The Cast Of 'The Lion King' On Broadway Unpack The Show's Majestic Blackness And Its Incredible 20-Year Legacy

June 01 2018

We all know the story of The Lion King, an enthralling Disney tale that follows a young lion named Simba who, after coming to terms with the death of his father, Mufasa, must rediscover his destiny. The Lion King on Broadway elevates this classic story. It’s a singular, majestic experience that connects its audience to childhood and leaves them transfixed as the story, music and dancing unfold on the stage.

For twenty years, Simba’s coming of age story has reigned on the Broadway stage. I saw it once as a child in the mid-'90s and again a few weeks ago to celebrate the show’s 20th anniversary. The experience was even more magnetic than I'd remembered. As the sun rises (literally) over the darkened theater, actress Tshidi Manye’s voice reigns out loud and clear as she belts, "Nants ingonyama bagithi Baba" opening the show with the iconic song "The Circle of Life." And with that, the audience is transported to Africa's Sahara. Giraffes move nimbly across the stage, and birds and elephants come swooping up through the aisles. It's enchanting to watch the majority black cast electrify the audience. It’s an experience that has become ingrained in actors Lindiwe Dlamini, James Brown-Orleans and Bonita Hamilton -- veterans of the show.

Dlamini has been with the show since it opened in 1997. A lioness and shadow puppets operator, the South African native also acts as a den mother helping to integrate newer cast members into the show. Brown-Orleans and Hamilton aren’t novices either. Brown-Orleans has been with the production for sixteen years handling the puppets and portraying the hyena Banzai, while Hamilton has been with The Lion King for fourteen years as the hyena Shenzi. All three of the actors sat down to chat with Shadow and Act about The Lion King’s legacy and what the show has meant to them.

For Hamilton, The Lion King was an awakening. "It's one of the first shows that I'd ever seen," she said. "I saw it when it was in LA like in 1998 when I was in graduate school. I was sitting there, and I was watching it and it was the most amazing thing that I had ever seen in my life. The whole show I was like, ‘I don't know who I would play or what I would do in this show, but somehow I have to be a part of it.’ I'm from Montgomery, Alabama, and I had never seen such African influences on stage and African American excellence on stage. I'd never witnessed anything like that. It was a coming of age thing for me. I also think that it resonates with audiences throughout the world because it transcends. It transcends cultural barriers, race barriers and age barriers."

Circle-of-Life-Cheetah-and-Giraffes.-Photo-by-Joan-Marcus

For Brown-Orleans, The Lion King has been about the various paths that we go on throughout our lives. "The reason why it resonates with a lot of people and why it has lasted so long is it's a very simple story," he said. "Yet, it's a human story. It's just about all of our journeys. I think that whether people know this or not — we're all Simbas. We're all destined for greatness, but we also have Scars in our lives. We have hyenas in our lives. And at some point, we've all been scared away from our dream, our destiny. We've wandered lost and confused. So, whether we're able to articulate it or not, instinctively we see the show and we know that somehow, someway this is our story, as well."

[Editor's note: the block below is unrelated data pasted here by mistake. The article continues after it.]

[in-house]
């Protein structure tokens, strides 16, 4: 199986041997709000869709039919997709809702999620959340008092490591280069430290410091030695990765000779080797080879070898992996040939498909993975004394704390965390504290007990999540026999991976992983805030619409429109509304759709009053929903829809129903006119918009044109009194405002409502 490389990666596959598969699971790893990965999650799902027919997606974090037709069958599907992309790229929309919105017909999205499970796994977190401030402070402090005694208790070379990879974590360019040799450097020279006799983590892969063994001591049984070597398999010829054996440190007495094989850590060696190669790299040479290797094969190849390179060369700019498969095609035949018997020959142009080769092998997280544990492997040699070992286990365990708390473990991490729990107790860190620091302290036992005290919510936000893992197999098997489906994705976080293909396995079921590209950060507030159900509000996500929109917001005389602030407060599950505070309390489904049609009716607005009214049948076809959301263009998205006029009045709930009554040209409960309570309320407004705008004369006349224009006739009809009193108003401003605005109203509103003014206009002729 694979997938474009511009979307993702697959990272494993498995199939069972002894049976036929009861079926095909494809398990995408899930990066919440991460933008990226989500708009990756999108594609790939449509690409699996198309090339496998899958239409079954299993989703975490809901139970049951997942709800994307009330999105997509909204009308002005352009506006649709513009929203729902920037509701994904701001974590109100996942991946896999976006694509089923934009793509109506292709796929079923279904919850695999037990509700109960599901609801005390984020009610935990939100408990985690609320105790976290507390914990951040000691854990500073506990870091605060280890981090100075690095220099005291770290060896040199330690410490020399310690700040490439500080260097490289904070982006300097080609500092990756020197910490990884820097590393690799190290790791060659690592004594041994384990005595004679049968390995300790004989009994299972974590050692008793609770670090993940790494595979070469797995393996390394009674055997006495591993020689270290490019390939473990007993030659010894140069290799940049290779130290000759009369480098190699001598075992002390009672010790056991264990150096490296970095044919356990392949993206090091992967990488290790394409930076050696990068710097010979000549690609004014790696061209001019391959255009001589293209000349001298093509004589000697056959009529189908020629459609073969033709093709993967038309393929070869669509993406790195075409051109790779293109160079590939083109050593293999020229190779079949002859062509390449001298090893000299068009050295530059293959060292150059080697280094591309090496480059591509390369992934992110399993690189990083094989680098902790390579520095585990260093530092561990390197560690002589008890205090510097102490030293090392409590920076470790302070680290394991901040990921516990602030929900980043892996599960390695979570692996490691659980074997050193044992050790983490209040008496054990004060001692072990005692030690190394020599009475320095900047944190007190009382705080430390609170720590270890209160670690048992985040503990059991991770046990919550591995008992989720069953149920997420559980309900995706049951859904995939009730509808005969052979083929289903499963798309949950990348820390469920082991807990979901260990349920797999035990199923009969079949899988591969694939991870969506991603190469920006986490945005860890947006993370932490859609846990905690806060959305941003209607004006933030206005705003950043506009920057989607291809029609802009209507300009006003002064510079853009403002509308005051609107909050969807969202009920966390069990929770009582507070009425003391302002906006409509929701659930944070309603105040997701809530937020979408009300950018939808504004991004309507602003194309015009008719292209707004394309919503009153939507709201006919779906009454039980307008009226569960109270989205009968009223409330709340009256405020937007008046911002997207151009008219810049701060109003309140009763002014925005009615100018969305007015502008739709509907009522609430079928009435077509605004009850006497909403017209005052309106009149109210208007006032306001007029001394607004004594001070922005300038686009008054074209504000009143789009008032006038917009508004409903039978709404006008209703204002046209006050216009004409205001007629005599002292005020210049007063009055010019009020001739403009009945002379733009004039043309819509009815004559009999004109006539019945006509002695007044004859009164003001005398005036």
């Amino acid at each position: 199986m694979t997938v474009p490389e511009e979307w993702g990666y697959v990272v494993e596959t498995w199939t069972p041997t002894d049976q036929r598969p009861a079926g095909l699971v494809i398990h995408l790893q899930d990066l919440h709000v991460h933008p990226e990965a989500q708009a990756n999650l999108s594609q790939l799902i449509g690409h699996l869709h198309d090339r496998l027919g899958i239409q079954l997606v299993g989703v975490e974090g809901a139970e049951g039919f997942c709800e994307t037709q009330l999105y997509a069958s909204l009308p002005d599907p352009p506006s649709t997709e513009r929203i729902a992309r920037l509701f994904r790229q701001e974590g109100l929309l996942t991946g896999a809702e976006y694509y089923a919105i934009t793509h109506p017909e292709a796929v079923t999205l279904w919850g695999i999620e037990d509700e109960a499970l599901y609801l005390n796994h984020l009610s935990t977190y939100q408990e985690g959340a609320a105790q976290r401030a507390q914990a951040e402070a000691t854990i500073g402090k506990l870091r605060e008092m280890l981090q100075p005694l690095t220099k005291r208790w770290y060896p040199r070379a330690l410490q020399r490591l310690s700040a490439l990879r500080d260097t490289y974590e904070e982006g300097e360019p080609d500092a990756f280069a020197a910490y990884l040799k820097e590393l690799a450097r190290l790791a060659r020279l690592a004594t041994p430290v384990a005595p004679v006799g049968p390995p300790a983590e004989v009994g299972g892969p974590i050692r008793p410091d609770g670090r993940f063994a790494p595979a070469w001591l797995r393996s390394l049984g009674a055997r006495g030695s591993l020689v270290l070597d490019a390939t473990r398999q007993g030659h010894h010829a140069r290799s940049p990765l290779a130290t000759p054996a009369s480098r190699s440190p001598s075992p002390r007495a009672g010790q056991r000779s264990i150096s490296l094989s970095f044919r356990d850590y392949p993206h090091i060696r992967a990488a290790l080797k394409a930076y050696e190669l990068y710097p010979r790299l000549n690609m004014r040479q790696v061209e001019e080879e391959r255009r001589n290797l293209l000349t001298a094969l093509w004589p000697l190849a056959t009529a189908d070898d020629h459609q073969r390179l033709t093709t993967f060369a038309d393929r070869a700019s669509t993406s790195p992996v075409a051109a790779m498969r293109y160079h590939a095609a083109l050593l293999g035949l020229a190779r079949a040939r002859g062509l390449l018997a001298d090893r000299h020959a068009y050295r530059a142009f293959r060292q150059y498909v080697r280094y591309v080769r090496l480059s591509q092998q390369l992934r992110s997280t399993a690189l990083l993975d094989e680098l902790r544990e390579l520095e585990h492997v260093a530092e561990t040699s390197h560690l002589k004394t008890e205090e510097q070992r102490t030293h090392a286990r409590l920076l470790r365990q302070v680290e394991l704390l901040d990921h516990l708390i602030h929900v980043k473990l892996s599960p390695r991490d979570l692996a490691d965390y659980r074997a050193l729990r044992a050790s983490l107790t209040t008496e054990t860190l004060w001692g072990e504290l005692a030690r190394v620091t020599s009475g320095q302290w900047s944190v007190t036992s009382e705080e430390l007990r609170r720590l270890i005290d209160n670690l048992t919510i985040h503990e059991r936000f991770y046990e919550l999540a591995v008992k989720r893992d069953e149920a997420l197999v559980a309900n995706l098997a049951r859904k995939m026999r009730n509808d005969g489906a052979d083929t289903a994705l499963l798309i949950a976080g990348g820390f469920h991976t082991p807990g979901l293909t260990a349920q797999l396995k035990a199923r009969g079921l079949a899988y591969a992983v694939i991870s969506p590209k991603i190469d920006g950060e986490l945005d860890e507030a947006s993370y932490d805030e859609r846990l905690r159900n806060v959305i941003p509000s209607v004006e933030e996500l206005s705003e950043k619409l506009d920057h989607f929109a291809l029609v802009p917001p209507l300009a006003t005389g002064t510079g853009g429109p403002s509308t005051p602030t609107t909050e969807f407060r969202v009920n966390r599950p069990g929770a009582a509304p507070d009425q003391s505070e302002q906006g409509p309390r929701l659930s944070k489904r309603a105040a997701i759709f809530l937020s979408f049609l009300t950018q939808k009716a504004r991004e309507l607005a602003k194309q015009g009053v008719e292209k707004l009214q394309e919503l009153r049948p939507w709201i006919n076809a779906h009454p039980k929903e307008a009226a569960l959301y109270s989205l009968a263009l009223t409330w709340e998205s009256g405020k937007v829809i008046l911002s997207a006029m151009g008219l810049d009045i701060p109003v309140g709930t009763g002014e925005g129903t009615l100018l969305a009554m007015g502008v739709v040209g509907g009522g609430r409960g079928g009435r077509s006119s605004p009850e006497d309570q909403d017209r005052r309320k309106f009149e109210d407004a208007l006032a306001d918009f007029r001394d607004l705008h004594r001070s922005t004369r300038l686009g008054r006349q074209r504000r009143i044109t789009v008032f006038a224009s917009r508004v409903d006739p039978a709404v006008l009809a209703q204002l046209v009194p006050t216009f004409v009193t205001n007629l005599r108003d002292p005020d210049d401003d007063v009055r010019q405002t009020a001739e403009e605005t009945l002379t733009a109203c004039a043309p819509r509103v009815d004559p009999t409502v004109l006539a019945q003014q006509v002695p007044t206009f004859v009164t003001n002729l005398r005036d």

With thousands of shows under their belts, Hamilton, Brown-Orleans and Dlamini are able to keep things fresh and exciting because they often reflect on their very first performances. "Even today I still remember that day very well because it was just extremely exciting," Dlamini said of the inaugural show. "As soon as you came in the show and you hear the voice, the song that everybody recognizes and starts singing, and you're coming down the aisle, you can feel the audience, the screaming, everything. The audience is pointing at the animals and that energy that resonates with everybody ... that's what made it so special. Then as we came out at the end of the show we were all so happy -- you could tell the show was gonna last for a long long time."

"My Broadway debut was September 29, 2004," Hamilton reflected. "Everyone was so excellent and performing at the top of their game, I was just praying and hoping that I would not let anyone down. That I was capable enough and good enough to carry on the character of Shenzi because Shenzi's a beast -- literally and figuratively. I was a ball of nerves, we started "The Circle of Life" and the tears started rolling. That was pretty much my experience for my first show, for my debut."

Brown-Orleans' first performance was also marked by tears. "I thought I wasn’t going to last a week," he chuckled. "The show really took me out of my comfort zone. I had to learn puppetry, the music, the acting--everything. It was so out of my comfort zone, and I didn't think I was getting it. I would come in on my days off, and I would actually put my puppet in front of a mirror and I'd work and work and work at it. When I opened, I still was not 100 percent sure of myself as a master, doing the show. So, the fact that I could open the show, I cried. I was so grateful that I'd come this far. The Lion King saved my life. It really brought me to a place where, financially, I was secure. I was on shaky ground and suddenly, I had the potential of getting a gig for a year. I'd never done a gig for a year. I knew what that meant, I knew that I was so blessed. The possibilities were so great, so all of that was going through me. The reason why I'm able to keep the show fresh sixteen years later is because I always recall that first day. Whenever the show starts, I always physically regurgitate that first day back again, and again, and again and again."